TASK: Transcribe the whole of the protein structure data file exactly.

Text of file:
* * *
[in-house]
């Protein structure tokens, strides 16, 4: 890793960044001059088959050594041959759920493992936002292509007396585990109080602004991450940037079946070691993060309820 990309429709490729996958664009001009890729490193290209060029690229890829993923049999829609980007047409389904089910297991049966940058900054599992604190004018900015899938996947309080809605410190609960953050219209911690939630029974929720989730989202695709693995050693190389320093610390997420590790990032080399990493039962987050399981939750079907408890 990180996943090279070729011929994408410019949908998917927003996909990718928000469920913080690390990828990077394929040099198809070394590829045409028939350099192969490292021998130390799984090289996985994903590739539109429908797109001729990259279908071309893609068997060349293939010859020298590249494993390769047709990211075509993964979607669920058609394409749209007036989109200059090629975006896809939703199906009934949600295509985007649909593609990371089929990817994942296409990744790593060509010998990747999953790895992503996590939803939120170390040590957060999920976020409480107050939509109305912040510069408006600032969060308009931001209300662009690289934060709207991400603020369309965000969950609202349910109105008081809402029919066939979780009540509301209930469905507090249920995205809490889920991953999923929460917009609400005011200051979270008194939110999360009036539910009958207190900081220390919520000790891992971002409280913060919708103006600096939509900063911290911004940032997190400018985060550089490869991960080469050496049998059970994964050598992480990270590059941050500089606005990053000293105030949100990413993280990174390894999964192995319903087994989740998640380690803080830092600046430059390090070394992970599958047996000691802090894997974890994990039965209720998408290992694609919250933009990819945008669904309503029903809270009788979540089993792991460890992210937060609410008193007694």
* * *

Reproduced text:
[in-house]
């Protein structure tokens, strides 16, 4: 890793960044001059088959050594041959759920493992936002292509007396585990109080602004991450940037079946070691993060309820 990309429709490729996958664009001009890729490193290209060029690229890829993923049999829609980007047409389904089910297991049966940058900054599992604190004018900015899938996947309080809605410190609960953050219209911690939630029974929720989730989202695709693995050693190389320093610390997420590790990032080399990493039962987050399981939750079907408890 990180996943090279070729011929994408410019949908998917927003996909990718928000469920913080690390990828990077394929040099198809070394590829045409028939350099192969490292021998130390799984090289996985994903590739539109429908797109001729990259279908071309893609068997060349293939010859020298590249494993390769047709990211075509993964979607669920058609394409749209007036989109200059090629975006896809939703199906009934949600295509985007649909593609990371089929990817994942296409990744790593060509010998990747999953790895992503996590939803939120170390040590957060999920976020409480107050939509109305912040510069408006600032969060308009931001209300662009690289934060709207991400603020369309965000969950609202349910109105008081809402029919066939979780009540509301209930469905507090249920995205809490889920991953999923929460917009609400005011200051979270008194939110999360009036539910009958207190900081220390919520000790891992971002409280913060919708103006600096939509900063911290911004940032997190400018985060550089490869991960080469050496049998059970994964050598992480990270590059941050500089606005990053000293105030949100990413993280990174390894999964192995319903087994989740998640380690803080830092600046430059390090070394992970599958047996000691802090894997974890994990039965209720998408290992694609919250933009990819945008669904309503029903809270009788979540089993792991460890992210937060609410008193007694």